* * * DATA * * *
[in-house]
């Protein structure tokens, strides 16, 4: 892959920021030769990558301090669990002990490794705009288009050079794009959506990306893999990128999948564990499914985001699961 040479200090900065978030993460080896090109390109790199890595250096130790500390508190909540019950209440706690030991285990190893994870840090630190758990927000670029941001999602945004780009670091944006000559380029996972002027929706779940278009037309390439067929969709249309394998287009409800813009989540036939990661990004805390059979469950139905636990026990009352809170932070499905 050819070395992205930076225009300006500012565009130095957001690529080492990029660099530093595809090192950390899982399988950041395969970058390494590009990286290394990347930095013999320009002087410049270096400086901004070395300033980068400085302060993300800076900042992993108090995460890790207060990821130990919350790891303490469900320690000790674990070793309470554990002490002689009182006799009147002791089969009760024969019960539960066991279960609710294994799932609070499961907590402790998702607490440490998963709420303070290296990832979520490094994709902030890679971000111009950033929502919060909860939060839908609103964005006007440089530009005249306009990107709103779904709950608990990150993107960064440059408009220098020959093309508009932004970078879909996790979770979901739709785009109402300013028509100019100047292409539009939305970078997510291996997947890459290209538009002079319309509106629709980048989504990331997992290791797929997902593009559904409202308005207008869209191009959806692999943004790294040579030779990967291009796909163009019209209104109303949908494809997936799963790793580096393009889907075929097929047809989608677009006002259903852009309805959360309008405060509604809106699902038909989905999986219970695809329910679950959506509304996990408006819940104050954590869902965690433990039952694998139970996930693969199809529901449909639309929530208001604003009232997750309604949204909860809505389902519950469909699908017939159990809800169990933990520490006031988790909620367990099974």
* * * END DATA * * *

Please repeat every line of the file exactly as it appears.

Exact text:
[in-house]
């Protein structure tokens, strides 16, 4: 892959920021030769990558301090669990002990490794705009288009050079794009959506990306893999990128999948564990499914985001699961 040479200090900065978030993460080896090109390109790199890595250096130790500390508190909540019950209440706690030991285990190893994870840090630190758990927000670029941001999602945004780009670091944006000559380029996972002027929706779940278009037309390439067929969709249309394998287009409800813009989540036939990661990004805390059979469950139905636990026990009352809170932070499905 050819070395992205930076225009300006500012565009130095957001690529080492990029660099530093595809090192950390899982399988950041395969970058390494590009990286290394990347930095013999320009002087410049270096400086901004070395300033980068400085302060993300800076900042992993108090995460890790207060990821130990919350790891303490469900320690000790674990070793309470554990002490002689009182006799009147002791089969009760024969019960539960066991279960609710294994799932609070499961907590402790998702607490440490998963709420303070290296990832979520490094994709902030890679971000111009950033929502919060909860939060839908609103964005006007440089530009005249306009990107709103779904709950608990990150993107960064440059408009220098020959093309508009932004970078879909996790979770979901739709785009109402300013028509100019100047292409539009939305970078997510291996997947890459290209538009002079319309509106629709980048989504990331997992290791797929997902593009559904409202308005207008869209191009959806692999943004790294040579030779990967291009796909163009019209209104109303949908494809997936799963790793580096393009889907075929097929047809989608677009006002259903852009309805959360309008405060509604809106699902038909989905999986219970695809329910679950959506509304996990408006819940104050954590869902965690433990039952694998139970996930693969199809529901449909639309929530208001604003009232997750309604949204909860809505389902519950469909699908017939159990809800169990933990520490006031988790909620367990099974």